Oregon And Nevada The Newest States To Amend Noncompete Statutes, Bolstering Employee Protections – Employment and HR

United States:

Oregon and Nevada are the last states to change the non-compete clause and strengthen worker protection

August 11, 2021

Duane Morris LLP

To print this article, all you need to do is register or log in to Mondaq.com.

Oregon and Nevada recently changed their non-compete agreements to further restrict the circumstances in which employers can enforce a non-compete agreement against former employees. A summary of the changes follows.


Oregon lawmakers made several material changes to the existing Oregon Non-Competition Act (ORS 653.295), enacted May 21, 2021.

The changes to ORS 653.295 apply to all non-compete agreements concluded before or after May 21, 2021. Neither the current nor the previous version of ORS 653.295 apply to confidentiality or non-solicitation restrictions. ORS 653.295 refers solely to “non-compete agreements”, defined as agreements “under which the employee agrees that the employee will not, alone or as an employee of any other person, compete with the employer in providing similar products, processes, or services Services provided by the employer for a specific period of time or in a specific geographical area after the employment relationship has ended.

Under the earlier version of the law, a non-compete clause was “contestable” and unenforceable unless:

  • The employer has informed the employee in a written offer of employment at least two weeks before the employee’s first day of work that a non-competition clause is necessary or that the non-competition clause will be enforced in the event of a subsequent promotion in good faith;
  • The employee is exempt from the Oregon Minimum Wage and Overtime Act;
  • The worker earns more than the median family income for a family of four as determined by the United States Census Bureau;
  • The non-competition clause may not exceed 18 months;
  • The employer has an interest worthy of protection, even if the employee has or will have access to trade secrets or confidential information relevant to competition; and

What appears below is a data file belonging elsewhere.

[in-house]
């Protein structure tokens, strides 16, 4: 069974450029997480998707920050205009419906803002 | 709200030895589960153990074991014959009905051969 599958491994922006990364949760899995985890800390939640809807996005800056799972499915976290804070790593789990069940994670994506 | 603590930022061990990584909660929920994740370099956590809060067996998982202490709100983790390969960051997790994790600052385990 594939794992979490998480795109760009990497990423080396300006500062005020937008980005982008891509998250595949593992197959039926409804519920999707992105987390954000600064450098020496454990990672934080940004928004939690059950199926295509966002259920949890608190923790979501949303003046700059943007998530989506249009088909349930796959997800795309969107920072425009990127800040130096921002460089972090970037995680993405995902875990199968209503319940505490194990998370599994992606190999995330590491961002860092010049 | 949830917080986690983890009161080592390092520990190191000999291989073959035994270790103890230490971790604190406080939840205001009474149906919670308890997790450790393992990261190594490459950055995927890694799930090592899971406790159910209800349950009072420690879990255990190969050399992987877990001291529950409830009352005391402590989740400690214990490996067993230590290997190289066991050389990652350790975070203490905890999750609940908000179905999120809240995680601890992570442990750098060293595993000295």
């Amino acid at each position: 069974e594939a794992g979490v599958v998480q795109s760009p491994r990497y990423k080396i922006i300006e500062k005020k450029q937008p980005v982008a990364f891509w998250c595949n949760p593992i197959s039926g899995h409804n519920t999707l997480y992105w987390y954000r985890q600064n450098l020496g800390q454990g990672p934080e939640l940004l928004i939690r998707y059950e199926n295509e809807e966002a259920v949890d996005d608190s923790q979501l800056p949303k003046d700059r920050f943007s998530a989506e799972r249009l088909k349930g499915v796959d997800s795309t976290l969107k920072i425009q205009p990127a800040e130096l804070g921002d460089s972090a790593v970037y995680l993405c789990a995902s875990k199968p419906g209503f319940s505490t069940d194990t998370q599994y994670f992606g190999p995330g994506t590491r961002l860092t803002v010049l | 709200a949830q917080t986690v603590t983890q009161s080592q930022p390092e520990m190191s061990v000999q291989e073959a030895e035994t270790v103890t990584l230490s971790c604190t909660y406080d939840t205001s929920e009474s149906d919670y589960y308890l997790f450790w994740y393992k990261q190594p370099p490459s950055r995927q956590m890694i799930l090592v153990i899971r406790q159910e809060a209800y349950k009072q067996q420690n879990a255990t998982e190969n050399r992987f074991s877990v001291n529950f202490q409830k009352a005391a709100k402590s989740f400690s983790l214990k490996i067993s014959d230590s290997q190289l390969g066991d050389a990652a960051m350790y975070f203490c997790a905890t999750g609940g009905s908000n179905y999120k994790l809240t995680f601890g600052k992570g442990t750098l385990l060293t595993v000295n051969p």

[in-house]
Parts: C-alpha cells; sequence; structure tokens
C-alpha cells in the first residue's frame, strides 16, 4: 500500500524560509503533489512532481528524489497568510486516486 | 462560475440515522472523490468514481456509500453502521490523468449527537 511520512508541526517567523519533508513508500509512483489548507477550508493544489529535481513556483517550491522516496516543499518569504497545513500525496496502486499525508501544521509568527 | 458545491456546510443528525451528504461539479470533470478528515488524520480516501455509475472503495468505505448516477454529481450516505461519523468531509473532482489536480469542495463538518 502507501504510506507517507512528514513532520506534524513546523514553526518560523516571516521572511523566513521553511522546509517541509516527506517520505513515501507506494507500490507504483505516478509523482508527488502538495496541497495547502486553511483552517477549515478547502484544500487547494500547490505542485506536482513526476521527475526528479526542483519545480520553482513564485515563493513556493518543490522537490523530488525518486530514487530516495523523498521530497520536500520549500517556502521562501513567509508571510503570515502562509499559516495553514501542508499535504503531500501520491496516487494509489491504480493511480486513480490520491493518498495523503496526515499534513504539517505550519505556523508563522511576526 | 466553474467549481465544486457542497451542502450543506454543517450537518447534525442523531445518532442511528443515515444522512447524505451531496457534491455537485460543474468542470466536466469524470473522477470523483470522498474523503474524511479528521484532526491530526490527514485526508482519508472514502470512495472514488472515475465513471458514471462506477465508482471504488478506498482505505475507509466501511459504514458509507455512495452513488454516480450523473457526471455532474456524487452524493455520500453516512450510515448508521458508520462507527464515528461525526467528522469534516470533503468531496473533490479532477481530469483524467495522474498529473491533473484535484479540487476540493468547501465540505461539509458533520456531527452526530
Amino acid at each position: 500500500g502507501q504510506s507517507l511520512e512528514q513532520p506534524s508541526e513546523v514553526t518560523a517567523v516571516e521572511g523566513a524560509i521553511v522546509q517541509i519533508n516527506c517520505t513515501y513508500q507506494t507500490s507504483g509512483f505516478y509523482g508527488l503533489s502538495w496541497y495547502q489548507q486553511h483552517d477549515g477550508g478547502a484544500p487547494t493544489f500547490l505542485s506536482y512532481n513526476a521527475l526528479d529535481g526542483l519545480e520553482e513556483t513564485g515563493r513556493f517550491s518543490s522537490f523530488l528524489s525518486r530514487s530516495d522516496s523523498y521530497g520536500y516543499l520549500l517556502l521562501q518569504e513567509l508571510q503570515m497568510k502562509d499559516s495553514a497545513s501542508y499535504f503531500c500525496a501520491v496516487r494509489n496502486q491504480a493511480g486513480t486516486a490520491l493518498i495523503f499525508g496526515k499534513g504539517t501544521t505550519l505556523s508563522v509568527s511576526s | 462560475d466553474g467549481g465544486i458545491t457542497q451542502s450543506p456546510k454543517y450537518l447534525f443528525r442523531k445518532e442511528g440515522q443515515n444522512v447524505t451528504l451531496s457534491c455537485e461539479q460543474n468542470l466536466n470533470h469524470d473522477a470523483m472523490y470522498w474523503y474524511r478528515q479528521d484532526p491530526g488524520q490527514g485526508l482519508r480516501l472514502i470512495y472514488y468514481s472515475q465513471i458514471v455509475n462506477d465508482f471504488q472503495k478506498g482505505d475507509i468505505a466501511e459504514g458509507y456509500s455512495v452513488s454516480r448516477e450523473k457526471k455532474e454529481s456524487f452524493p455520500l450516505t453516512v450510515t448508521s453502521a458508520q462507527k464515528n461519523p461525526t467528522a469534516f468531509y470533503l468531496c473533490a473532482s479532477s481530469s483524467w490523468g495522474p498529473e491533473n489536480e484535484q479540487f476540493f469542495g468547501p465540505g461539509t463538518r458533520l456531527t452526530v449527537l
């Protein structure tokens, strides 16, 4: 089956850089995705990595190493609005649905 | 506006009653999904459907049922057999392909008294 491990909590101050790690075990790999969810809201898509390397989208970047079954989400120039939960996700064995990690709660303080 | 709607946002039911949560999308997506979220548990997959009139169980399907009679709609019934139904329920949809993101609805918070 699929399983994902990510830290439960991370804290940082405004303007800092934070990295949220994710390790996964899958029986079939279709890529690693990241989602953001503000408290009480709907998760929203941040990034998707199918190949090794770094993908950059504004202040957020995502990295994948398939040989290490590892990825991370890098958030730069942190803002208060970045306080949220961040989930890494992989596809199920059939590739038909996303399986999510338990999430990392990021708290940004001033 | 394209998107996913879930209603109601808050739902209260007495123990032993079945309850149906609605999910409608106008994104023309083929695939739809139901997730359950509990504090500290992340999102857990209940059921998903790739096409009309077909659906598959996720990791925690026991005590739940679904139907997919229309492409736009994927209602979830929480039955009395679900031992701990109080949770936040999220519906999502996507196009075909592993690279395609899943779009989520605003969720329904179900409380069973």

• The employer provides the employee with a signed, written copy of the non-competition clause within 30 days of the termination of the employment relationship.

The changes change Oregon’s existing non-compete clause as follows:

  • The law now provides that any non-compete agreement that does not meet the requirements of ORS 653.295 is “void” – in the previous version of the law, non-compete agreements were only “void” if they did not meet the legal requirements – and unenforceable. According to the amended version of the law, courts no longer have any leeway to interpret the term “invalid” in order to require employees to take positive steps (e.g. ORS 653.295 (1).
  • According to the revised law, the maximum blocking period after termination of the employment relationship is now 12 months – reduced from 18 months. ORS 653.295 (7).
  • Under the revised law, a non-compete agreement will only be enforced against an employee who earns $ 100,533 or more in salaries and commissions (adjusted for inflation annually) “immediately prior to the employee’s calendar year”. According to the earlier version of the law, a non-competition clause could be enforced against an employee who “calculates gross salary and commissions on an annual basis” at the time the employee is dismissed. [that] exceeds the median family income of a family of four as determined by the United States Census Bureau for the last available year at the time the employee was given notice. “ORS 653.295 (1) (e).